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HealthInfo Waitaha Canterbury

Overview of antibiotic-resistant infections

Tirohanga whānui ki ngā pokenga whawhai rongoā paturopi

This page has links to information in te reo Māori.


Infections caused by bacteria (germs) are often treated with antibiotics. Unfortunately, some bacteria no longer respond to common antibiotics. This means the bacteria continues to cause infection.

This is called being antibiotic resistant. These bacteria are also known as multi-drug-resistant organisms (MDRO).

Infections caused by antibiotic-resistant bacteria are difficult to treat. Although these types of infection are still rare, they're increasing in New Zealand, both in healthcare facilities and in the community. They're also a major public health problem worldwide.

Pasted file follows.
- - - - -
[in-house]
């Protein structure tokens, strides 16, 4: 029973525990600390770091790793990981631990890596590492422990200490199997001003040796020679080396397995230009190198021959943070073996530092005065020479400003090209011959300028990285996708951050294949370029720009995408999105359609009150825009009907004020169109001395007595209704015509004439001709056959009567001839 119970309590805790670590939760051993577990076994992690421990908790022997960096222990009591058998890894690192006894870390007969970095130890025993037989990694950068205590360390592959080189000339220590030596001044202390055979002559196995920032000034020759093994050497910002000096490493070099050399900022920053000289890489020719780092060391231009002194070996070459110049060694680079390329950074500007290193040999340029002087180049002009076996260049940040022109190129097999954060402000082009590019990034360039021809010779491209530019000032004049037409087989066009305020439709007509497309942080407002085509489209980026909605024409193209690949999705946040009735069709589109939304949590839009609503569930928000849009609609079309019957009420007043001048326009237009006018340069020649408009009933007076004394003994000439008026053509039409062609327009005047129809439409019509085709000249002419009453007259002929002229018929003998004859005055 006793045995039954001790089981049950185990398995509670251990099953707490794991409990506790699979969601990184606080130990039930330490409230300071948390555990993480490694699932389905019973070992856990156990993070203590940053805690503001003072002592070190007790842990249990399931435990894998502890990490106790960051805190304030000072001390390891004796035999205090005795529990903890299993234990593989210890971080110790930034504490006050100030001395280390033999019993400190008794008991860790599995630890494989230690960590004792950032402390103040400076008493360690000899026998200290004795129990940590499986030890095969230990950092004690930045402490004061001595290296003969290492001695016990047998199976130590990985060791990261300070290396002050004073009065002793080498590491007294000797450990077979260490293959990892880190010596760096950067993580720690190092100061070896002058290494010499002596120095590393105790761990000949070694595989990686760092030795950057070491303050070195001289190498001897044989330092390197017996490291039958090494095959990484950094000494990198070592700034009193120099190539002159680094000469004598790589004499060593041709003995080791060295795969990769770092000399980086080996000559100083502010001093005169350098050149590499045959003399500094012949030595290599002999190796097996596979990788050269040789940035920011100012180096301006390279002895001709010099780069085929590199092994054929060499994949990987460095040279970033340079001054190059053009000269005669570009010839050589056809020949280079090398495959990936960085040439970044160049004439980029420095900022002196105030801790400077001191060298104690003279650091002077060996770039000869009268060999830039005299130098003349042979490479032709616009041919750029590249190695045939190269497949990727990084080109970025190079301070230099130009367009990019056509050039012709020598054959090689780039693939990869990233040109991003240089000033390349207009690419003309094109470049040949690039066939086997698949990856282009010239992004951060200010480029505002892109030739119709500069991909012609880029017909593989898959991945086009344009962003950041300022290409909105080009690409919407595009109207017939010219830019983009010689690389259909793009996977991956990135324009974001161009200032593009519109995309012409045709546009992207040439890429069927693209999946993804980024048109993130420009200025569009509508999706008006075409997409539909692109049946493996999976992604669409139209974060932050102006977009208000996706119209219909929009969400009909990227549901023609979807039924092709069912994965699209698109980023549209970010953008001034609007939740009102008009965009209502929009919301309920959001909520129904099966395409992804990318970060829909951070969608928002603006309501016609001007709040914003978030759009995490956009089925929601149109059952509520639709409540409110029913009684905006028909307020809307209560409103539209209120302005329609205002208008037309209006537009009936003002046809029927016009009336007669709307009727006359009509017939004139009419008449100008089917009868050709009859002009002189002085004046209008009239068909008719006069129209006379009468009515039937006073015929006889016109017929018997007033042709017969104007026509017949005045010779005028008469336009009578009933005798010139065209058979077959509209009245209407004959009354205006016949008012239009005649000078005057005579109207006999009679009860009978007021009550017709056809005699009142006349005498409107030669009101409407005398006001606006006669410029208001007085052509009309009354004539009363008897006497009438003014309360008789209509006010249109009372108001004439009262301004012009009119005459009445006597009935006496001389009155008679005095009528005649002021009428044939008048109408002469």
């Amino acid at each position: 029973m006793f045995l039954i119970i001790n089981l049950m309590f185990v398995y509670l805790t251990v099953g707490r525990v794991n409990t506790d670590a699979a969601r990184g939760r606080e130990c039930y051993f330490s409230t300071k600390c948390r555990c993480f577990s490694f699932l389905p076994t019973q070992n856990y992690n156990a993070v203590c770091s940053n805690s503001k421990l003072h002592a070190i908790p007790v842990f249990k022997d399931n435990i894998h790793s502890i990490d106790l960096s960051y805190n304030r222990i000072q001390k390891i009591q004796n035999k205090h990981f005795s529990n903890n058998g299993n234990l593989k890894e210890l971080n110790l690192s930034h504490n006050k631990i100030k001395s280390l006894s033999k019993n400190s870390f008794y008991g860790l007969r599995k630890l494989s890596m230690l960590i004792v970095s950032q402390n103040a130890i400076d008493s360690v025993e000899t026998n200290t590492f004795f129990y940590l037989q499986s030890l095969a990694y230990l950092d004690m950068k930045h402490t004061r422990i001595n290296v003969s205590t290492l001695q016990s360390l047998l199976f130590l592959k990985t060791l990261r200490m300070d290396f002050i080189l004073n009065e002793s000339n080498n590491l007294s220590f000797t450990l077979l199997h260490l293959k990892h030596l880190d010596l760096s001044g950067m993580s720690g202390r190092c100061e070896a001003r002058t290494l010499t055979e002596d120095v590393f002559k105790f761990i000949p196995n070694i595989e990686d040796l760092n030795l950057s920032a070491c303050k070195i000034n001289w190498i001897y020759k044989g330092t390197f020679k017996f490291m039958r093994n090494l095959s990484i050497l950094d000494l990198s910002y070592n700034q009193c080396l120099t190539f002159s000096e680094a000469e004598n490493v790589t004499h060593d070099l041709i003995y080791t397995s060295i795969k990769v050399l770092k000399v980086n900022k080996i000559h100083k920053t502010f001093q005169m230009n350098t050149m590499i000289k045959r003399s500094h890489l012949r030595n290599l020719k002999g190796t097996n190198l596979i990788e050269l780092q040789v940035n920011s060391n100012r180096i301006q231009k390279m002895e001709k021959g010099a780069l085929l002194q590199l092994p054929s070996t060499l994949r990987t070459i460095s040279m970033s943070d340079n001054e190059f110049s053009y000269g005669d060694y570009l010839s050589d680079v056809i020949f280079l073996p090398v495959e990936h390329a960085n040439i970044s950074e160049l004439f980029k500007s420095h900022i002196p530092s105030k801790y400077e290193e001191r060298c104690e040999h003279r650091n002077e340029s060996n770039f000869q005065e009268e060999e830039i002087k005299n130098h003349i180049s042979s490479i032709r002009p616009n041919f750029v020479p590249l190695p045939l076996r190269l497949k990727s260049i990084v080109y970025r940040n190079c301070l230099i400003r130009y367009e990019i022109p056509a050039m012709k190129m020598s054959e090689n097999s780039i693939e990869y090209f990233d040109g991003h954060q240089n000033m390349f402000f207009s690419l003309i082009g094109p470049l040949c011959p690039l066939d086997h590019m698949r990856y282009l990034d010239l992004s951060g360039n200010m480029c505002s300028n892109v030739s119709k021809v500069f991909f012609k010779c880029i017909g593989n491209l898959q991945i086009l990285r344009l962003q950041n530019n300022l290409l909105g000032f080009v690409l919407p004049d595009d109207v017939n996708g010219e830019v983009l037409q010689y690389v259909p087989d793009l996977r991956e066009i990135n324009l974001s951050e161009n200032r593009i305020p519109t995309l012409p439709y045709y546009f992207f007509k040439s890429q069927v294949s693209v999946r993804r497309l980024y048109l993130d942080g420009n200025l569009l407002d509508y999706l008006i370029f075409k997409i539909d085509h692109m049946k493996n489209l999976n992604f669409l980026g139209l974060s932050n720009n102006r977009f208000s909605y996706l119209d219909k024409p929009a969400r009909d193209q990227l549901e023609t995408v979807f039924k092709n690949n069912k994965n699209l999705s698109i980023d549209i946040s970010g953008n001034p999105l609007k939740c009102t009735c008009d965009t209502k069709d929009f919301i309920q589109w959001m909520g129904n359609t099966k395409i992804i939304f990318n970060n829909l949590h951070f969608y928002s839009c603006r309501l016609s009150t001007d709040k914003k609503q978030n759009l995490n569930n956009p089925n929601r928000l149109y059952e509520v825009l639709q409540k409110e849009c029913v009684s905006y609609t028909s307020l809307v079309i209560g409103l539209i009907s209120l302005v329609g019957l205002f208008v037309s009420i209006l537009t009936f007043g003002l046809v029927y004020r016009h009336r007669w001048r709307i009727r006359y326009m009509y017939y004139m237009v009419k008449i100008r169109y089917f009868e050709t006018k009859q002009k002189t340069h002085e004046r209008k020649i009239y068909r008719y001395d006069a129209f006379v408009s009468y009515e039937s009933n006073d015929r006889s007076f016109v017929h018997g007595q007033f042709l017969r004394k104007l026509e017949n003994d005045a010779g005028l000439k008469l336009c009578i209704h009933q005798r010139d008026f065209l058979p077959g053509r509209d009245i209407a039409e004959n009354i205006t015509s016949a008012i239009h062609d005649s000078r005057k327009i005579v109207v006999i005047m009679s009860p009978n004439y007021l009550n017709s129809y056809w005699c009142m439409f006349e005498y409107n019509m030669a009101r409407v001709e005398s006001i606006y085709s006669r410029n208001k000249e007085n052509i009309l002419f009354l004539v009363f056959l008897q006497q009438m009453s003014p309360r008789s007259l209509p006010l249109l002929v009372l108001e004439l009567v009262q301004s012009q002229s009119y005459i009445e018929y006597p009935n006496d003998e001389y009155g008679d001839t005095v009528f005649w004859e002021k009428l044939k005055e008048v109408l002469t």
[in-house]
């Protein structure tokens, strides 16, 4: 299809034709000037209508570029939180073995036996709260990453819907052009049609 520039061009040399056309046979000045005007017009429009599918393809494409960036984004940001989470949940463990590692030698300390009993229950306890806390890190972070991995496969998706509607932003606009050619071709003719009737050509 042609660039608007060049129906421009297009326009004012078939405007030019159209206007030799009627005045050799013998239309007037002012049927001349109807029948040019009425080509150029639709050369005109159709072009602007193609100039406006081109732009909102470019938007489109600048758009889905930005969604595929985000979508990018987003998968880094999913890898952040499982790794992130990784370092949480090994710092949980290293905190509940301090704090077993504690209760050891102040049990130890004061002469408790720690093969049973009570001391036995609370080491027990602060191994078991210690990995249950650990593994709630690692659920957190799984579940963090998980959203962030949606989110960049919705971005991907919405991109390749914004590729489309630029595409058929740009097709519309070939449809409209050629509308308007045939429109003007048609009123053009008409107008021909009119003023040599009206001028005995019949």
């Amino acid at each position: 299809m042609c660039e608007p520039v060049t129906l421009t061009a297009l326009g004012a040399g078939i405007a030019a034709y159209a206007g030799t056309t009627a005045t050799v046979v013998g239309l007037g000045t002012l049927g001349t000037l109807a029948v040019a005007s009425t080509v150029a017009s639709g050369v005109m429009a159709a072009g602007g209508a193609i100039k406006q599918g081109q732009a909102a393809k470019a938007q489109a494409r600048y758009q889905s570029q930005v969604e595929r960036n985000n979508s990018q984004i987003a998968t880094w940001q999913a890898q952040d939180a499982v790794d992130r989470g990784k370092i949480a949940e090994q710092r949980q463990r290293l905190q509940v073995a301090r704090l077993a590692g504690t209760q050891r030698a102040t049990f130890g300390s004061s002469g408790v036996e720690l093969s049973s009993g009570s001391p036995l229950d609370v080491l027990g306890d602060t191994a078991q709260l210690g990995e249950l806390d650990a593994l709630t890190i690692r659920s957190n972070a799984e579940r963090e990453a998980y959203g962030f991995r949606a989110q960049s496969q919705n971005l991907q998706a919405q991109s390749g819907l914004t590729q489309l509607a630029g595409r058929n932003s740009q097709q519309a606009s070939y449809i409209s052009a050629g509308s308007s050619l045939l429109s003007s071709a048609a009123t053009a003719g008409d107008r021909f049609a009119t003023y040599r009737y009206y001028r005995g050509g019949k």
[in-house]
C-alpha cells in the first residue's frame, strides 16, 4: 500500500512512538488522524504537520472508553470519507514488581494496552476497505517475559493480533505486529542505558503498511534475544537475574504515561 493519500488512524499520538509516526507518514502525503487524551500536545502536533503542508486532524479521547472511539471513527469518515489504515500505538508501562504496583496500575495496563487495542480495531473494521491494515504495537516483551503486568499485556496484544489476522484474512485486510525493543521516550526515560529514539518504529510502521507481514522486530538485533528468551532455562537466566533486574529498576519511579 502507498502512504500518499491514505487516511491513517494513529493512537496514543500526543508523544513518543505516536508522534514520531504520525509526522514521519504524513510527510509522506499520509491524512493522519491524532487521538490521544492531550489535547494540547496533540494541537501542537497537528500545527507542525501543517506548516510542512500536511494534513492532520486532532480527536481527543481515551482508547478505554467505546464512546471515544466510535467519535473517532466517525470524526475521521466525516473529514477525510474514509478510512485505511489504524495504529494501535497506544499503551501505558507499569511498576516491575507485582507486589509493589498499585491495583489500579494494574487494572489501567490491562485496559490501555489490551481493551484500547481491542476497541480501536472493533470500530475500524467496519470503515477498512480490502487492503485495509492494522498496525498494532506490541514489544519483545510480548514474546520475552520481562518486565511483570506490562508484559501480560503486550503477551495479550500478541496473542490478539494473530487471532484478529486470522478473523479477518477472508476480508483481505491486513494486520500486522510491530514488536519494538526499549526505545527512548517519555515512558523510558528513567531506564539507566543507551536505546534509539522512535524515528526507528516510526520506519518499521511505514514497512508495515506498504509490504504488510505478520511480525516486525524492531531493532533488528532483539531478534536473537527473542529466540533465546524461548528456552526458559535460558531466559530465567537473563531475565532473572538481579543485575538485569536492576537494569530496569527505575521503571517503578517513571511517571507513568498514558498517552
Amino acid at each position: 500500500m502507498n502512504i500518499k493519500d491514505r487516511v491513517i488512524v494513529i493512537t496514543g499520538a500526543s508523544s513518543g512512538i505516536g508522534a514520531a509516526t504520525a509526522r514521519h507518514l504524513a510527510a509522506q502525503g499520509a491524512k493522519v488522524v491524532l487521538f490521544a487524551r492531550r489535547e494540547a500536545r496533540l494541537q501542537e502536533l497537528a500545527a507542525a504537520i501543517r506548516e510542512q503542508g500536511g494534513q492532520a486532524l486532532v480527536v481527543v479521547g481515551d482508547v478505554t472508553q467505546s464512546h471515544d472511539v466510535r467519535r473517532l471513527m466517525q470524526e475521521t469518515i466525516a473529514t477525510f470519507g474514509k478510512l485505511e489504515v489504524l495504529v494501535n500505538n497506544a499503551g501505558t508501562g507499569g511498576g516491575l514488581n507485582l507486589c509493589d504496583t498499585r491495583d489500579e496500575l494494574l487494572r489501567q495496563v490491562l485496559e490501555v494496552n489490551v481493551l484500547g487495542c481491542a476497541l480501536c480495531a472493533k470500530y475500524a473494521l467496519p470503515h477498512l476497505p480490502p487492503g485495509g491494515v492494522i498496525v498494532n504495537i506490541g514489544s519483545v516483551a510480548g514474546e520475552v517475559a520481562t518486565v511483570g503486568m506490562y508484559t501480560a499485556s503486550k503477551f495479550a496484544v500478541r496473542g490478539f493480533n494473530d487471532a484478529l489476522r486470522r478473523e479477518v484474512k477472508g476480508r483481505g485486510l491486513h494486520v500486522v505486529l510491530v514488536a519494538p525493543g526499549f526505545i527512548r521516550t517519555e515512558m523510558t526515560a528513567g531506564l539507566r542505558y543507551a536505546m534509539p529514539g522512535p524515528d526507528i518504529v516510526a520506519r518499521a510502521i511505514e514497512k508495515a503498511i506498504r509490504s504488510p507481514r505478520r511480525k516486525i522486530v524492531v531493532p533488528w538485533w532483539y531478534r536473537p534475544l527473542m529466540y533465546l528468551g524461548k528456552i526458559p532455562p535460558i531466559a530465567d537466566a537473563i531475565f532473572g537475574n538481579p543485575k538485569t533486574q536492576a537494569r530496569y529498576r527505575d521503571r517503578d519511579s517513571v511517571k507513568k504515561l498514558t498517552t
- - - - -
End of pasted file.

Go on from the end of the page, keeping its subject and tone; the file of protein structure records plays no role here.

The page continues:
The best ways to prevent the spread of these resistant bacteria are by:

The other pages in this section provide information about the most common MDROs, CPE (carbapenemase-producing enterobacteriaceae), ESBL (extended-spectrum beta-lactamases), MRSA (methicillin-resistant Staphylococcus aureus) and VRE (vancomycin-resistant enterococci).

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Written by HealthInfo clinical advisers. Last reviewed May 2022.


Page reference: 519789

Review key: HIMDR-85207